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Hi all!

I'm new here but I have had a practice I've been running on my own for over 5 years now and I keep going back and forth whether or not to bring someone else on board.

My main reason for not wanting to go the employee route is everything involved (taxes, etc) and to start, I am only looking to hire someone for the days I am not in the office, as it will be a way to expand my operating hours/availability but allowing me to prevent myself from getting burned out/injured by working too much.

I am in the very early stages, really it's just thinking out loud right now, but I was hoping to get some input from anyone who has experience with this.  Ideally, they would have use of the room (again, when I am not working, until I have access to another room to use should they wish to increase their hours) and be responsible for supplying their own linens, oils, etc., and I would handle the scheduling, confirmations, client files and payments and cutting the other therapist a check each week or whatever dates we work out.  Is this something that I could do having an IC?

Any comments/suggestions/thoughts would be much appreciated as, again, I am just thinking about it right now but leaning toward it.

Thanks in advance!

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I am one yr into my practice, I have a friend who wants me lease her my other room and Im not sure what to do .

I would suggest getting in the right frame of mind. You don't "hire" independent contractors, you contract them. Employees are hired. May sound like semantics, but try telling that to the labor board when a disgruntled IC uses your emails/postings against you.

 

You have 3 options, each with their +/-

 

Hire an employee

+ you control their actions/behaviors/schedules. If this is your business, and your clients think of it as your business when you get a massage from other therapists, then this is critical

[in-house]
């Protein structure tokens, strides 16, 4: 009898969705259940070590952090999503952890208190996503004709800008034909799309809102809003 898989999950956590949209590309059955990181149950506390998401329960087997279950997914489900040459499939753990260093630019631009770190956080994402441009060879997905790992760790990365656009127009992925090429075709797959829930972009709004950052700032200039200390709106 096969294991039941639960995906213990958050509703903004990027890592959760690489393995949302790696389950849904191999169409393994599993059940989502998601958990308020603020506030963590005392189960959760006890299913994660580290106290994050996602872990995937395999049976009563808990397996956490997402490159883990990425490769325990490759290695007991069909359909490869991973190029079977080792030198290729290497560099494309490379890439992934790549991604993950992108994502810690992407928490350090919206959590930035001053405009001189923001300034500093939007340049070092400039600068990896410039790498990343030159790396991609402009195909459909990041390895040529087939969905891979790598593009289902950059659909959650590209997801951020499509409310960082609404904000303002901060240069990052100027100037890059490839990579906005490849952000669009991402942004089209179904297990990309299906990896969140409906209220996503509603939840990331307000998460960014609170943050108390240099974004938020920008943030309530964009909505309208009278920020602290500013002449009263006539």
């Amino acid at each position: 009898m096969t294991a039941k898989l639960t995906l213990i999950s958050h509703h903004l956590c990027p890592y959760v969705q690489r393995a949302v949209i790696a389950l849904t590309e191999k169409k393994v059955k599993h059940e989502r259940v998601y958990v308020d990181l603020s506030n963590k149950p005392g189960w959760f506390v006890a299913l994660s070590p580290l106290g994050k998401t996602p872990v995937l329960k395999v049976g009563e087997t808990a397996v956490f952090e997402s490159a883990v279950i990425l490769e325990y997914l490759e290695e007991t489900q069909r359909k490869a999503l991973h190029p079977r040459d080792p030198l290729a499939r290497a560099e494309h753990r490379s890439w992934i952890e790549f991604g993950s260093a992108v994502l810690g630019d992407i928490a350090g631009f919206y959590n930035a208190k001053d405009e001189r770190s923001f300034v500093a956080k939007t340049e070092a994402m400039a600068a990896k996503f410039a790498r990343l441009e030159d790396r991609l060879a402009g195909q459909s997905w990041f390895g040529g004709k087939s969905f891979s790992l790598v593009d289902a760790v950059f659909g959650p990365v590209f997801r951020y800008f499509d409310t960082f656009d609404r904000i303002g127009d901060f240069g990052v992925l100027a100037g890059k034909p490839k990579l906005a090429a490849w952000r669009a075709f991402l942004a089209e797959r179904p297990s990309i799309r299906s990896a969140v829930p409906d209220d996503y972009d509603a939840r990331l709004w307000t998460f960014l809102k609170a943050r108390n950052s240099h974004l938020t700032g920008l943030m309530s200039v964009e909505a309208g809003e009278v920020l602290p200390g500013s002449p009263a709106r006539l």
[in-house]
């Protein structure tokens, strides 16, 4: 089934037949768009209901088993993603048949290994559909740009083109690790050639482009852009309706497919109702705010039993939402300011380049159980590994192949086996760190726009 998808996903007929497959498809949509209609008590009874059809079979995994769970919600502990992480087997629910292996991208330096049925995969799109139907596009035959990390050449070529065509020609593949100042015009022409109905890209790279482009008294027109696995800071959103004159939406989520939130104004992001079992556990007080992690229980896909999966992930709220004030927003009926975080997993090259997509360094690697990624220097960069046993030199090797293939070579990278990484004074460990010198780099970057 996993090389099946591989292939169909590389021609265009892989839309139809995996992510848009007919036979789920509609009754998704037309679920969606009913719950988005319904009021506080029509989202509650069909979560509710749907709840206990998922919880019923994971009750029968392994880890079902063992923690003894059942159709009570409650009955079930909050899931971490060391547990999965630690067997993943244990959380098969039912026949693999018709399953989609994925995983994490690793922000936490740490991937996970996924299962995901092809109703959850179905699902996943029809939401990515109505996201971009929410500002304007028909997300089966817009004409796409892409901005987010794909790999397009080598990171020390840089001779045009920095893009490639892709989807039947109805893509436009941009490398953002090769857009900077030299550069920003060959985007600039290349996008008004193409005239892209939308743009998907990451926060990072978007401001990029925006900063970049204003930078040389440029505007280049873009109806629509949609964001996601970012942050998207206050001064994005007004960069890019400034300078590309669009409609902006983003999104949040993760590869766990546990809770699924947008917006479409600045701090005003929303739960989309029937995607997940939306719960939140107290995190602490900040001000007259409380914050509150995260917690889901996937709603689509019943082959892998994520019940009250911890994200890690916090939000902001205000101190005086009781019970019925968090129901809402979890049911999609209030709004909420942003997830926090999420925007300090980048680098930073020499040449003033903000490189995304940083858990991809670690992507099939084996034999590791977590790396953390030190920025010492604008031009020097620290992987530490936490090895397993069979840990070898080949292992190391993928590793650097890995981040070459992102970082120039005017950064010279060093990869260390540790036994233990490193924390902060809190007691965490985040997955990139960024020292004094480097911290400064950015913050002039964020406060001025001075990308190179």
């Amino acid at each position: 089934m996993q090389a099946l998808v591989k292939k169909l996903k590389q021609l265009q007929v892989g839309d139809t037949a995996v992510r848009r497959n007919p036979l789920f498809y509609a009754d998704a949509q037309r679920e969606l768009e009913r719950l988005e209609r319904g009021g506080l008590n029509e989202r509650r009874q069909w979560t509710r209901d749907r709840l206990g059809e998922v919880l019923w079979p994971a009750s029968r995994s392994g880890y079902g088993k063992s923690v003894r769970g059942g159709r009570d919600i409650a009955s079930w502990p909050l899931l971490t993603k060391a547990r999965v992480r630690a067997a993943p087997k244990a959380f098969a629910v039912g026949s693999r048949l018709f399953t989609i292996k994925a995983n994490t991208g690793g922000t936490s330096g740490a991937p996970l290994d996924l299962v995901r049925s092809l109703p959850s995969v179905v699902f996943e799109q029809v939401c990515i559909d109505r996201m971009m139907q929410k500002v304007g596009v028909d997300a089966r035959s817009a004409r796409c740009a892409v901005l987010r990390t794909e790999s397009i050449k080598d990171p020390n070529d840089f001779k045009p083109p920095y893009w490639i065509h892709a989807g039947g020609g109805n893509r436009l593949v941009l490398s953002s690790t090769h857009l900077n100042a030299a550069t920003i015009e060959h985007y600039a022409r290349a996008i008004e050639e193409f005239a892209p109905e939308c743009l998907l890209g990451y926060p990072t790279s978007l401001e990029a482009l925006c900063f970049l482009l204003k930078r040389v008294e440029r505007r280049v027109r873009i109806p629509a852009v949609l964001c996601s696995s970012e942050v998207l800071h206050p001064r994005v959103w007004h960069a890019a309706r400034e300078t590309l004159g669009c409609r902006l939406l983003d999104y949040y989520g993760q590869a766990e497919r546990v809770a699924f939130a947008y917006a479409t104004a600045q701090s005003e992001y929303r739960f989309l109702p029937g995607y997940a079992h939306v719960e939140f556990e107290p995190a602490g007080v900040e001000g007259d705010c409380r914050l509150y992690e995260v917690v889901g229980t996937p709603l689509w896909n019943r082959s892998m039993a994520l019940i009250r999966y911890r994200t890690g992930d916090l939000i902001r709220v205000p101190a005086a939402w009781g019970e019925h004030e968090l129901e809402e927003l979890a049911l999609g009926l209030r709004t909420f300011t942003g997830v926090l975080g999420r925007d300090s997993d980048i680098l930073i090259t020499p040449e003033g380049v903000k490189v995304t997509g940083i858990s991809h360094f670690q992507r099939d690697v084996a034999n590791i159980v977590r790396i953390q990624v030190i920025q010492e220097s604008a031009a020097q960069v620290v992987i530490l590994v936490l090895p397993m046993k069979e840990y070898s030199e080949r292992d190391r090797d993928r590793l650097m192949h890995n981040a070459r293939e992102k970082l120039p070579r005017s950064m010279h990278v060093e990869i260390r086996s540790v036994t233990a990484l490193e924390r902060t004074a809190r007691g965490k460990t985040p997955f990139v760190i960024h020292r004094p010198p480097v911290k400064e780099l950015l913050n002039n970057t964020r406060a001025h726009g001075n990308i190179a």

- the paperwork and liability. Depending on your state this can vary greatly. If CA, IL, NYC, MA or one of the other anti-business states, I would avoid if at all possible. Most major banks -- BofA in particlar -- offer online payroll support which makes it a matter of sending them y our employee's hours and tip info each pay period and they do the rest.

 

Contract an IC

 

+ low cost, low hassle

- lack of control. Risk of treating them like an employee and getting hauled before the labor board. Need to consult a labor/contract attorney to structure the agreement correctly. YOu can't really have an IC work set hours -- the days you are off -- so this might not even be viable.

 

Sub-lease your space

* Need to see if your lease allows

* Requires the sub-lesee to be properly insured

 

+You can write the lease that gives you the control you are looking for -- you are leasing on x, y & z days. Business must be "open" during certain hours on those days. You can charge % of revenue as rent, a flat fee, or a combination. You can even provide "services" such as scheduling and CC processing payment, but those must be explicit in the rent payment. $x for rent, %Y for "services" which can also include utilities, etc.

 

- it is hard to have a sub-lesee represent your buisness. It is their business, occupying your space.